FinalBoss recently collaborated with digital artist Toby Pedder on a logo reimaging of our Podcast “BossCast“. So impressed we were with his skills and dedication to digital arts that we’ve had a chat around the proverbial digital water cooler (social distancing and all) and decided to showcase some of his other illustrations from the worlds of TV and movies.
Audrey Hepburn was one of the greatest stars of Hollywood’s Golden Age, winning an Oscar for Roman Holiday. In 1961 she appeared in director Blake Edward’s romantic comedy Breakfast at Tiffany’s, opposite future star of The A-Team George Peppard. The film was based on a novella by Truman Capote and inspired one of the all-time great one-hit wonders. The shot of her as Holly Golightly is one of the most famous images from cinema.
Action director James Cameron’s fascination with shipwrecks led to him making Titanic, the most expensive movie ever made, but it turned out to a huge success. The first movie to earn over a billion dollars, it was the highest-grossing film of all-time until Cameron’s own Avatar surpassed it in 2010. The story is centred on the doom romance of Jack and Rose, portrayed by then-rising stars Leonardo DiCaprio and Kate Winslet. Fair to say their careers didn’t sink.
From the late ‘90s through the 2000s the world was never far away from either a new Harry Potter novel or movie. JK Rowling’s world mixes magic with normality, showcased by this flying Ford Anglia!
In the last decade or so the gap between movies and TV narrowed. New platforms for TV led to higher TV budgets and increased production values and suddenly movie stars were returning to the small screen. One such show from that time was the critically acclaimed Breaking Bad, which amongst it’s cast included RJ Mitte as Walter White Jr or Flynn. Mitte has cerebral palsy, as does his character.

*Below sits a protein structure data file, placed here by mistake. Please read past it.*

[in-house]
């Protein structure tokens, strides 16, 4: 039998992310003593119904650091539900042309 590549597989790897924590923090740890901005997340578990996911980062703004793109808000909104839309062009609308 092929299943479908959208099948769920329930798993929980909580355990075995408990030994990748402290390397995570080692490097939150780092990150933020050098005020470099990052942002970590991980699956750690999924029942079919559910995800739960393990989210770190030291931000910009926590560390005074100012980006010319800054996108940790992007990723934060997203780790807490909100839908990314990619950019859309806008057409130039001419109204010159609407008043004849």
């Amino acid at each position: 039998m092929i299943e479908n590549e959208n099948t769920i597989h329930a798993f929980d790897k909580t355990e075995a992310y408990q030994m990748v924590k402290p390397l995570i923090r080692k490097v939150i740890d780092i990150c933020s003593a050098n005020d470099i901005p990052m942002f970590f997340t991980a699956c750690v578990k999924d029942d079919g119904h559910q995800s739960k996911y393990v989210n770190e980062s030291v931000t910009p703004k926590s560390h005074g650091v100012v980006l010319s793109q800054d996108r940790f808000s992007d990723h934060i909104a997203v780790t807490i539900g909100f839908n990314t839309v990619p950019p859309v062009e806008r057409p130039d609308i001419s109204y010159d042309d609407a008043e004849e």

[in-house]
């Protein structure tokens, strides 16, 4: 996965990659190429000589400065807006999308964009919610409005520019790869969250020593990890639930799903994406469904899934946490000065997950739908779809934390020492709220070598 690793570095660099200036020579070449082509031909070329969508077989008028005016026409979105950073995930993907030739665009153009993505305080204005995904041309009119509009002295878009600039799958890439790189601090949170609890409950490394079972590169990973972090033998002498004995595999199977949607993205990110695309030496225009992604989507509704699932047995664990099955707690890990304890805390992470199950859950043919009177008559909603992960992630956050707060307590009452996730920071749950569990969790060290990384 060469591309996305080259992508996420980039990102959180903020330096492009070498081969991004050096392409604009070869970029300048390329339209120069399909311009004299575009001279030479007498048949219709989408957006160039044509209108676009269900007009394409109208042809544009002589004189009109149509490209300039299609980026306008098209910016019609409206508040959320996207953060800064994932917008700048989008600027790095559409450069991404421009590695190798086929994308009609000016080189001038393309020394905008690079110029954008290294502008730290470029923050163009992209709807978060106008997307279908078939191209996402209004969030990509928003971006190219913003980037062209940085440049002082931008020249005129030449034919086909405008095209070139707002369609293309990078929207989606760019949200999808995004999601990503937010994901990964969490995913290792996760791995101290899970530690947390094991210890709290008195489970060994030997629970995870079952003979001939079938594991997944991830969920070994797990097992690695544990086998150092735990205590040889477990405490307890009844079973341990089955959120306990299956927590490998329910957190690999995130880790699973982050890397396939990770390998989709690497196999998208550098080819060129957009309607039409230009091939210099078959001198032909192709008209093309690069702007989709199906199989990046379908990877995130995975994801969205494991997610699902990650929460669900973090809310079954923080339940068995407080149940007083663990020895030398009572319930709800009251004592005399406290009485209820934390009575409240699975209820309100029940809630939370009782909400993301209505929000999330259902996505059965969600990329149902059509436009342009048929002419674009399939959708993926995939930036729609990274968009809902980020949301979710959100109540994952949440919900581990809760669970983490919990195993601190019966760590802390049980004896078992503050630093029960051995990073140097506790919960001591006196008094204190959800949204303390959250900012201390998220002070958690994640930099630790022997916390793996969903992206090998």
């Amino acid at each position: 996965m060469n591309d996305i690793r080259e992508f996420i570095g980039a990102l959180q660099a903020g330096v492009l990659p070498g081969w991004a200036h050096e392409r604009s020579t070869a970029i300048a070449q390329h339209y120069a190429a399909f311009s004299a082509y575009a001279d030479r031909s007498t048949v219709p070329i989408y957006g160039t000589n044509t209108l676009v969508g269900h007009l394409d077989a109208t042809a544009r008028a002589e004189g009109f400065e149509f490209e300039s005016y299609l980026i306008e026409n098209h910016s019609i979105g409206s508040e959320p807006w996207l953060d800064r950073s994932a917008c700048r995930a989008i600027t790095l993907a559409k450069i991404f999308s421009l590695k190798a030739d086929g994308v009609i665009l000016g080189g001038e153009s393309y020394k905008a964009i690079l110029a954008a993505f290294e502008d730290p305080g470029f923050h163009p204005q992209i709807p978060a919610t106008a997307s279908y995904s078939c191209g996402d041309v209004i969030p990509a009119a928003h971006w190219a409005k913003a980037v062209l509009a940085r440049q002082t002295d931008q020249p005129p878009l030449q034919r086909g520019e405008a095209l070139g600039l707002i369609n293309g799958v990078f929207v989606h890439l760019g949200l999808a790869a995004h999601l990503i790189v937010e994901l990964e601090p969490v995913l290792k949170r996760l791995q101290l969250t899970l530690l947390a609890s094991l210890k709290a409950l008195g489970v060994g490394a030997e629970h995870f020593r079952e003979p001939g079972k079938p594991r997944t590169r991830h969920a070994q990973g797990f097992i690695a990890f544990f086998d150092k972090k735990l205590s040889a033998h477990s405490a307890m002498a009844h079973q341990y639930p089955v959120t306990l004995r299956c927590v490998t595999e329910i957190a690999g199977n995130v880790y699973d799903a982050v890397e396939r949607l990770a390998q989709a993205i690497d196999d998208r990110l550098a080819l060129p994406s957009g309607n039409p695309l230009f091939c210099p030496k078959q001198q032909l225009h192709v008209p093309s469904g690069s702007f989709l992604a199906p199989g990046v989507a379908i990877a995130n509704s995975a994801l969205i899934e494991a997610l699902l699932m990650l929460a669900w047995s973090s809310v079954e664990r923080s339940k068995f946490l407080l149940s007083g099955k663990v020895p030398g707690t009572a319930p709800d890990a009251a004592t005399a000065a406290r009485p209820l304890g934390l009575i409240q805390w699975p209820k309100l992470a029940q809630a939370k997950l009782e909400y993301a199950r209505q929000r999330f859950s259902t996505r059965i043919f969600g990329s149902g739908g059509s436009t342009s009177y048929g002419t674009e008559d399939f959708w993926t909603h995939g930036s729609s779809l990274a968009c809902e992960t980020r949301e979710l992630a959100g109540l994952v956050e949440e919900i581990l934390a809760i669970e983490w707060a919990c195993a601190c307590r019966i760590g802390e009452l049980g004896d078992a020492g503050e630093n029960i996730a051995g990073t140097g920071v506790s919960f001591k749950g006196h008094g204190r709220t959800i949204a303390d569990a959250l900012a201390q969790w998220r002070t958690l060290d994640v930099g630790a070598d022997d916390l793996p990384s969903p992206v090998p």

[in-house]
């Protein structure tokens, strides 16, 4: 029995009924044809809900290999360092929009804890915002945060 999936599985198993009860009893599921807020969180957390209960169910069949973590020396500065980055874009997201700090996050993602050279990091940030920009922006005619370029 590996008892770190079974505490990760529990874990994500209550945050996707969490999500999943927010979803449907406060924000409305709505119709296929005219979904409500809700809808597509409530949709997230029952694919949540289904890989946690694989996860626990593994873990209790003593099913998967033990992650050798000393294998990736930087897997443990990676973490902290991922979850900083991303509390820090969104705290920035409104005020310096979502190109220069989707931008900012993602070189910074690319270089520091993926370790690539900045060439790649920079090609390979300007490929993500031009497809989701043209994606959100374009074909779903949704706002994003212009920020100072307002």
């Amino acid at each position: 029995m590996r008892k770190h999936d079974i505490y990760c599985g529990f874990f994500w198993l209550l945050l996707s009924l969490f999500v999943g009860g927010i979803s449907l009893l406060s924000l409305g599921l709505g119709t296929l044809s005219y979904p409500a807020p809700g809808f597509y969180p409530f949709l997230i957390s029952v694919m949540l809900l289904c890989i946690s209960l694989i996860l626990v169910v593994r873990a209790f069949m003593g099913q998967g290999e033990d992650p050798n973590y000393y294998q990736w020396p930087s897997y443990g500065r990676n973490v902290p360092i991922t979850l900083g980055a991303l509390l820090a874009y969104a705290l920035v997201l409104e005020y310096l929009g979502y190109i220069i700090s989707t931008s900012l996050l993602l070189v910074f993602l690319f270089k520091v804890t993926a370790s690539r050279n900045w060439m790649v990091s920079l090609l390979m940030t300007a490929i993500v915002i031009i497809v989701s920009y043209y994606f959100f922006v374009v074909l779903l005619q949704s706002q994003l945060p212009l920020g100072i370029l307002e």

Whilst Disney and Lucasfilm work out what to do with future Star Wars movies, they’ve had great success with their first live-action TV show, The Mandalorian. It was not the bounty hunter of the title who became a global phenomenon but his sidekick. Officially called The Child, but universally known as ‘Baby Yoda’ as he is of the same unnamed species as the diminutive Jedi Master. He may not have a name, we may not know where he came from, he may be small of stature but he won many hearts with his big, expressive eyes.
The Colosseum is one of the great symbols of Rome, and can be seen in many epic actions films, none greater than Gladiator. “Are you not entertained?”
The Golden Gate Bridge in San Francisco opened in 1937 and has been appearing in movies ever seen. The famous structure has been destroyed many times over, including in Superman, X-Men: The Last Stand and San Andreas. It’s no match for movie monsters either, having been taken out in Pacific Rim and Godzilla. More happily it survived appearances in classic noirs like The Maltese Falcon and Vertigo and more recent hits such as Inside Out and Bumblebee.
The Statue Of Liberty has been welcoming visitors to New York since 1886 and has featured in dozens of movies. Some of its more famous credits include Planet of the Apes, Ghostbusters II, Independence Day and X-Men.
Kobe Bryant was one of the greatest basketball players of all time. A five-time winner of the NBA championship, he was tragically killed in a helicopter crash in early 2020. After his retirement from playing, he won an Oscar, writing and narrating the short film Dear Basketball, winner of the Academy Award for best animated short film.
For more examples of Toby’s work head to his Etsy page.
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